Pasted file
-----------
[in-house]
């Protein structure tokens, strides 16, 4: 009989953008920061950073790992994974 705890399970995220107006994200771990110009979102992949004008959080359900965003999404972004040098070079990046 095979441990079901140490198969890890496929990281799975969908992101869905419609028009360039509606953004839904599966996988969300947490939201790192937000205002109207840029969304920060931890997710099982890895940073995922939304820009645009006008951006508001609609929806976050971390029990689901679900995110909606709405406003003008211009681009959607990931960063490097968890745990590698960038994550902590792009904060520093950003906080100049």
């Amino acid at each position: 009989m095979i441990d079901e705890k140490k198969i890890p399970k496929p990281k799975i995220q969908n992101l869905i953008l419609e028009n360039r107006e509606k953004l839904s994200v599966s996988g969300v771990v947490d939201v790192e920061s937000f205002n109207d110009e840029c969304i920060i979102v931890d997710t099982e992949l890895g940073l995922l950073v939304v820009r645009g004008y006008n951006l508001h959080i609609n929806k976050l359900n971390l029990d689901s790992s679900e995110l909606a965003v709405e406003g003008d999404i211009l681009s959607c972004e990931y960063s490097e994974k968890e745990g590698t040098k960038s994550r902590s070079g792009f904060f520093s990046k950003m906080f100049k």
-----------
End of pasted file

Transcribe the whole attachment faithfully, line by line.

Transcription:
[in-house]
């Protein structure tokens, strides 16, 4: 009989953008920061950073790992994974 705890399970995220107006994200771990110009979102992949004008959080359900965003999404972004040098070079990046 095979441990079901140490198969890890496929990281799975969908992101869905419609028009360039509606953004839904599966996988969300947490939201790192937000205002109207840029969304920060931890997710099982890895940073995922939304820009645009006008951006508001609609929806976050971390029990689901679900995110909606709405406003003008211009681009959607990931960063490097968890745990590698960038994550902590792009904060520093950003906080100049």
């Amino acid at each position: 009989m095979i441990d079901e705890k140490k198969i890890p399970k496929p990281k799975i995220q969908n992101l869905i953008l419609e028009n360039r107006e509606k953004l839904s994200v599966s996988g969300v771990v947490d939201v790192e920061s937000f205002n109207d110009e840029c969304i920060i979102v931890d997710t099982e992949l890895g940073l995922l950073v939304v820009r645009g004008y006008n951006l508001h959080i609609n929806k976050l359900n971390l029990d689901s790992s679900e995110l909606a965003v709405e406003g003008d999404i211009l681009s959607c972004e990931y960063s490097e994974k968890e745990g590698t040098k960038s994550r902590s070079g792009f904060f520093s990046k950003m906080f100049k």